Nausea and vomiting are commonly experienced by children with serious illnesses. Nausea is not always accompanied by vomiting and children who vomit are not always necessarily nauseous. Understanding the underlying cause or trigger factor may help in choosing the correct anti emetic (anti-vomiting) drugs.
There are many physical causes of nausea and vomiting which act via direct (central) or indirect (peripheral receptor) mechanisms that can stimulate the vomiting centre in the brain. Psychological causes of nausea and vomiting include anxiety, fear and pain. Children also have a sensitive gag reflex and any irritation in the back of the throat may trigger vomiting. It is therefore important to assess the child fully to identify the underlying causes and mechanisms before treating the child.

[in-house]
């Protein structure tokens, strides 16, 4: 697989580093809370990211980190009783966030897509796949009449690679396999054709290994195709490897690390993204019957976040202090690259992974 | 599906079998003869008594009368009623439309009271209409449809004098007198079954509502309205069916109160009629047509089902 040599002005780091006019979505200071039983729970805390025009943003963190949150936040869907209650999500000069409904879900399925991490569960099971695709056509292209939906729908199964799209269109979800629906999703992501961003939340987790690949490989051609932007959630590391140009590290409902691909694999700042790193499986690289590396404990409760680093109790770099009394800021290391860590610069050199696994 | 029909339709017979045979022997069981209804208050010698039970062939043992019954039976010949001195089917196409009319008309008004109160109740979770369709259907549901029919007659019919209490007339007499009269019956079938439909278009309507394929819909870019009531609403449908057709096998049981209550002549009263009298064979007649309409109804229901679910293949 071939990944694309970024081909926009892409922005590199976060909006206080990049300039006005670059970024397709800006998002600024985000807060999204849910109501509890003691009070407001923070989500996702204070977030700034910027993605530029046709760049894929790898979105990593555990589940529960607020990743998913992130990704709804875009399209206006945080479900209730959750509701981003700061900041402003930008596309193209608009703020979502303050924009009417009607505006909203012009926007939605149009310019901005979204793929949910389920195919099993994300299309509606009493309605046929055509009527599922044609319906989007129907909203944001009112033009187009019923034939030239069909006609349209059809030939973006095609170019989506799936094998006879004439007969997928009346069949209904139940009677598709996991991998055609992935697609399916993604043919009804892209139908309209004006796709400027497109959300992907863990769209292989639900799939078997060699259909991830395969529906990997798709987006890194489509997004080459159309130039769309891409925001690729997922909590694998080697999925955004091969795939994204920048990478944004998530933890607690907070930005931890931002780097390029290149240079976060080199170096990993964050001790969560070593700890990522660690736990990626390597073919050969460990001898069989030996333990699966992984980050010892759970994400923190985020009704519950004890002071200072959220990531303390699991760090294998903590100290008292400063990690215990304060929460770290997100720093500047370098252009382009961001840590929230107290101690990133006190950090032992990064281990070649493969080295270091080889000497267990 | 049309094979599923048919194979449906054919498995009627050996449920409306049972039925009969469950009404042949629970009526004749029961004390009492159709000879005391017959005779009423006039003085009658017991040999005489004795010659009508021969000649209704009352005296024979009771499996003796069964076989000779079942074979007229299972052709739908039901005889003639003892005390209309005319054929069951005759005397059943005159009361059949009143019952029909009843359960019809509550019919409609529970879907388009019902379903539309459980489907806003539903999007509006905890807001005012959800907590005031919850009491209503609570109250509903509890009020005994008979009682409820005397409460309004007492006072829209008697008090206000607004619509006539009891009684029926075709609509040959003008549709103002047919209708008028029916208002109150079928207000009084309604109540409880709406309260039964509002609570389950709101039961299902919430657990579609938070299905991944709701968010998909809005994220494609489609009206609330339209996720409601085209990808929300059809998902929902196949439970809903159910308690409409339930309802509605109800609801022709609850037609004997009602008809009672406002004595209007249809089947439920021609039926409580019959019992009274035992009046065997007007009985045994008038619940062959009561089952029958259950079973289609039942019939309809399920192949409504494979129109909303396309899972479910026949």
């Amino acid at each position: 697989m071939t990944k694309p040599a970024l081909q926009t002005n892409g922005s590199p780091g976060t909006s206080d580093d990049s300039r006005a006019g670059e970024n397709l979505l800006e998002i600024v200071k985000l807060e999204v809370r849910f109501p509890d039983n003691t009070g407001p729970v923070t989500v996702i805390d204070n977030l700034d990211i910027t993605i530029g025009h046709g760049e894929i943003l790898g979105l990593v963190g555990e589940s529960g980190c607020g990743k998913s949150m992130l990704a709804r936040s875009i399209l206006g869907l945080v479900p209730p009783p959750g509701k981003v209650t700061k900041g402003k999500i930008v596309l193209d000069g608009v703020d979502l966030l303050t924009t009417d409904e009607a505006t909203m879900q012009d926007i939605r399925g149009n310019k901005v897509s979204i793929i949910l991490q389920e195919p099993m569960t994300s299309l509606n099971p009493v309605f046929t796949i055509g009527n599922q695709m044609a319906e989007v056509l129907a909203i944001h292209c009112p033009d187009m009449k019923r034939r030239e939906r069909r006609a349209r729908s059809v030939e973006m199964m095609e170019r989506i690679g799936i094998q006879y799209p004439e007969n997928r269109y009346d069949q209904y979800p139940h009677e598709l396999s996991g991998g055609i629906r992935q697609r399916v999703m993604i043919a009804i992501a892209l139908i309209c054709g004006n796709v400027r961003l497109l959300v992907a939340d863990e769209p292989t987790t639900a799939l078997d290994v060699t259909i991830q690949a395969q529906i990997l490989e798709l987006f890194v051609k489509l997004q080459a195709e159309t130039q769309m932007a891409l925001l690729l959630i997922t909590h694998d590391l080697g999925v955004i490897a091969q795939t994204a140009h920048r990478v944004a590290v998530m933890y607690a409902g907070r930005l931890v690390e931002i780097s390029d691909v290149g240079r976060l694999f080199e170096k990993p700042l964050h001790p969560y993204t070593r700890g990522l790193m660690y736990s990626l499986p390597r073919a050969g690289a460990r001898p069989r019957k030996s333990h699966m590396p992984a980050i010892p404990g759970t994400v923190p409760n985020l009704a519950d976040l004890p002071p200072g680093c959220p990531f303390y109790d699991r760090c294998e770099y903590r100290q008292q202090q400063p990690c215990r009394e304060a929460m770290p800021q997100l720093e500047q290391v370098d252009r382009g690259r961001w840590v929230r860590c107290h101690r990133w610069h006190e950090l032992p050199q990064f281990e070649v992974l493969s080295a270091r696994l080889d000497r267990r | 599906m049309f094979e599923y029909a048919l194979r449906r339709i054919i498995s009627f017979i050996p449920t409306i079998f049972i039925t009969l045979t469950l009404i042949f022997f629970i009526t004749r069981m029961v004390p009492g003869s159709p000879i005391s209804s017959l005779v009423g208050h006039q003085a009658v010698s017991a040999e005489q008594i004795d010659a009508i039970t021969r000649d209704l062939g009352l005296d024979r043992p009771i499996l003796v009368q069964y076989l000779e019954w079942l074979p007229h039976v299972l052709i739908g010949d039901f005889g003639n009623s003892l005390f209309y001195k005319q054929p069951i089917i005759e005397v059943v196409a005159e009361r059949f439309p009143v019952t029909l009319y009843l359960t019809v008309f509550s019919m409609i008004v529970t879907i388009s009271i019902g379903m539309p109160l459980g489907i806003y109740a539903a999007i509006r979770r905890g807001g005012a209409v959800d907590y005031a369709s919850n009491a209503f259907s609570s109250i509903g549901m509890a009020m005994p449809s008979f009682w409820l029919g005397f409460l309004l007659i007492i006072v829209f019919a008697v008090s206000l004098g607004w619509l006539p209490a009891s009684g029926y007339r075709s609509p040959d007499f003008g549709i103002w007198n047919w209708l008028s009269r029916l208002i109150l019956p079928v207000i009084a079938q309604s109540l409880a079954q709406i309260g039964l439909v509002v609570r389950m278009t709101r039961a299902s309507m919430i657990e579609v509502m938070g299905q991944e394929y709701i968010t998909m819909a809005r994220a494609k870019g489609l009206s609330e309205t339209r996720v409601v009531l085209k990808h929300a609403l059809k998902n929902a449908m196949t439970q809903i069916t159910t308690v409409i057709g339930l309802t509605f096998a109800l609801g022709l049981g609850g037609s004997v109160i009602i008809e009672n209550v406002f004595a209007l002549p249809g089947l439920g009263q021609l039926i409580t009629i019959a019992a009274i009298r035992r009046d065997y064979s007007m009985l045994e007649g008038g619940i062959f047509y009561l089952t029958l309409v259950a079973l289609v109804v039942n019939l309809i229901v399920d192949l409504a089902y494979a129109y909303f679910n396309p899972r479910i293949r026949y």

Note: There are multiple central and peripheral receptors with neurotransmitter pathways that stimulate the vomiting centre in the medulla oblongata of the brain stem. Vomiting is usually triggered by the stimulation of either the vagal afferent receptors in the gut, the vestibular apparatus or direct stimulation of the vomiting centre in the medulla.